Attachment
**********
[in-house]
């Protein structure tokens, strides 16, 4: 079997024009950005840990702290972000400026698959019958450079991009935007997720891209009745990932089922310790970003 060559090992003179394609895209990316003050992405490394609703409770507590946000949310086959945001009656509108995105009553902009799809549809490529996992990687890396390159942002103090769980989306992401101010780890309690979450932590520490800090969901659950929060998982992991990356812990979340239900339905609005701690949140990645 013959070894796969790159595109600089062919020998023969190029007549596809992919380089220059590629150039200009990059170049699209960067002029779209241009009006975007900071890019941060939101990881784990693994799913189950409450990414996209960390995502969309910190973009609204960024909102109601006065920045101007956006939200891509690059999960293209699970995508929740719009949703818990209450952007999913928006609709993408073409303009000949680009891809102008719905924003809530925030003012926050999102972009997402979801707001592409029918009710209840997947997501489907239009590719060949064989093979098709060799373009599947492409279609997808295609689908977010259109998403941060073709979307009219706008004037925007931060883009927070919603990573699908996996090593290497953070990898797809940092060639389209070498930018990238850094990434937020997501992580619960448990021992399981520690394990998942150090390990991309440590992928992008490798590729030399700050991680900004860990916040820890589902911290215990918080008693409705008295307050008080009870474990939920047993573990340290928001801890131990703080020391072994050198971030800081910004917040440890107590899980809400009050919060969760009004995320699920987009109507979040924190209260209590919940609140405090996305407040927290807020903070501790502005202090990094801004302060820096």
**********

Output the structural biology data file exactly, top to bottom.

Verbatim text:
[in-house]
């Protein structure tokens, strides 16, 4: 079997024009950005840990702290972000400026698959019958450079991009935007997720891209009745990932089922310790970003 060559090992003179394609895209990316003050992405490394609703409770507590946000949310086959945001009656509108995105009553902009799809549809490529996992990687890396390159942002103090769980989306992401101010780890309690979450932590520490800090969901659950929060998982992991990356812990979340239900339905609005701690949140990645 013959070894796969790159595109600089062919020998023969190029007549596809992919380089220059590629150039200009990059170049699209960067002029779209241009009006975007900071890019941060939101990881784990693994799913189950409450990414996209960390995502969309910190973009609204960024909102109601006065920045101007956006939200891509690059999960293209699970995508929740719009949703818990209450952007999913928006609709993408073409303009000949680009891809102008719905924003809530925030003012926050999102972009997402979801707001592409029918009710209840997947997501489907239009590719060949064989093979098709060799373009599947492409279609997808295609689908977010259109998403941060073709979307009219706008004037925007931060883009927070919603990573699908996996090593290497953070990898797809940092060639389209070498930018990238850094990434937020997501992580619960448990021992399981520690394990998942150090390990991309440590992928992008490798590729030399700050991680900004860990916040820890589902911290215990918080008693409705008295307050008080009870474990939920047993573990340290928001801890131990703080020391072994050198971030800081910004917040440890107590899980809400009050919060969760009004995320699920987009109507979040924190209260209590919940609140405090996305407040927290807020903070501790502005202090990094801004302060820096």